Bottesford Preceptory

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A small stone building with wrought iron gates against a long stone wall.  Huge yew trees overhang the wall, and a straggly bit of ivy clings to theside of the well house
St. John's Well
The Victorian well house over the medieval well[1]
A shallow depression in the grass with a stone lined pit in the centre. It is surrounded by railings with a small interpretation board next to the gate. Behind the shallow depression is an earth bank, and behind that a row of recent houses. A large leafless tree is on the left
The Templar's Bath
The dipping well[1]

Bottesford Preceptory was sited at Bottesford, just to the south of Scunthorpe, in Lindsey, England. It was on low-lying land, near the Bottesford Beck, about 3 miles (5 km) to the west of the escarpment of the Lincoln Cliff limestone upland, and about the same distance to the east of the River Trent. A preceptory was a community of the Knights Templar who lived on one of that order's estates in the charge of its preceptor. A preceptory also referred to the estate and its buildings. The present Bottesford Manor is believed to have been the gatehouse to the preceptory.

Templars Bath, a spring in the field behind Bottesford Manor, is now hardly discernible, being simply a gathering of stones.[1] The bath has been attributed to the Romans but others believe it was a dipping bath or well used by the Templar workers. It was once used as a "magic" health-giving spring. Travellers would drink its waters and leave cloth offerings (a "rag well"). This healing property was probably associated with its position near a Templar hospital. The only distinctive Templar artefact found here was an ancient gravestone with a large cross upon it. It was covering a body buried in a grave that had been placed at the angle formed by the north wall of the chancel and the east wall of the north transept, though this description is inconsistent with a normal Templar round church.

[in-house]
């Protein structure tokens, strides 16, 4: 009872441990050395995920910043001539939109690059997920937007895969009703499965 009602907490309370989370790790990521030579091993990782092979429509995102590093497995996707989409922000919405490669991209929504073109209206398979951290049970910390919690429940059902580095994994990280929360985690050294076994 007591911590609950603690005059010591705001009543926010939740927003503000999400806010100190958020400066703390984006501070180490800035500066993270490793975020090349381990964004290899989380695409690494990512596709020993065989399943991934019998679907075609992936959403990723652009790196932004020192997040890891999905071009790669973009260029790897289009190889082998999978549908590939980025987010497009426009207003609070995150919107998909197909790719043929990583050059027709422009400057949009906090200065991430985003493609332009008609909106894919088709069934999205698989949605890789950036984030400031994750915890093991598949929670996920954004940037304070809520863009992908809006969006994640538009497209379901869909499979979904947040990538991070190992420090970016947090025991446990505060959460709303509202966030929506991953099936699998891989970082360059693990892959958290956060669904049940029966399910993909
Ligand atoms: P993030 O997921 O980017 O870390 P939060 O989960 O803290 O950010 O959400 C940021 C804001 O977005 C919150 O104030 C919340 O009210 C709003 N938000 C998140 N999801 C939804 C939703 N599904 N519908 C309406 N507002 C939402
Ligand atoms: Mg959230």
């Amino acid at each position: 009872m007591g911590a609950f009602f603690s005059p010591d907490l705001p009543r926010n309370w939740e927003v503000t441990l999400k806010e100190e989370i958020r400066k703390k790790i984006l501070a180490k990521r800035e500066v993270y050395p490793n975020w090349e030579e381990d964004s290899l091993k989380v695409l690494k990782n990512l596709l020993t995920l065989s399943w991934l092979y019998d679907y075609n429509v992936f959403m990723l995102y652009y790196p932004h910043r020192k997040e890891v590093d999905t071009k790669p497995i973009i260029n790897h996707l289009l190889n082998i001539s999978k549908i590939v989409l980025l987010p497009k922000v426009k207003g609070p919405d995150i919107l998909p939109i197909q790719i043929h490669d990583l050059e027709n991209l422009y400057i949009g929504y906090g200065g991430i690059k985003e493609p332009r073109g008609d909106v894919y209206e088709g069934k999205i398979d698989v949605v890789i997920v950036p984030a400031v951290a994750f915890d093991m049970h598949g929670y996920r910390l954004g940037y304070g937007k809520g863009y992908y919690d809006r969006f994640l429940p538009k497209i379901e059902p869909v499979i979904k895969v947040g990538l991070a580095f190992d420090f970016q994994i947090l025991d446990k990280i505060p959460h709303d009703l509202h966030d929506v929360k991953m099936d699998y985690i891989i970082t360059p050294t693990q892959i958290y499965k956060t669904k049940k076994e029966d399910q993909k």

Archaeologists excavated the Templar fields nearby in 1983, but little was found and the land was back-filled.

Lincolnshire preceptories[edit]

Until their disbandment in 1312, the Knights Templar were major landowners on the higher lands of Lincolnshire, where they had a number of preceptories on property which provided income, while Temple Bruer was an estate on the Lincoln Heath, believed to have been used also for military training.[2] The preceptories from which the Lincolnshire properties were managed were:[3]


References[edit]

  1. ^ a b c Historic England. "St John's well (and the dipping well) (60786)". PastScape. Retrieved 20 January 2010. 
  2. ^ Ward, Penny. Dennis Mills (2nd ed.), ed. The Knights Templar in Kesteven (2 ed.). Heckington: Heritage Lincolnshire Publications. ISBN 978-0-948639-47-0. 
  3. ^ Page, William, ed. (1906). A History of the County of Lincoln. Victoria County History 2. pp. 210–213 'Houses of Knights Templars: Willoughton, Eagle, Aslackby, South Witham and Temple Bruer'. Retrieved 12 February 2011. 

Coordinates: 53°33′04″N 0°38′46″W / 53.55106°N 0.64606°W / 53.55106; -0.64606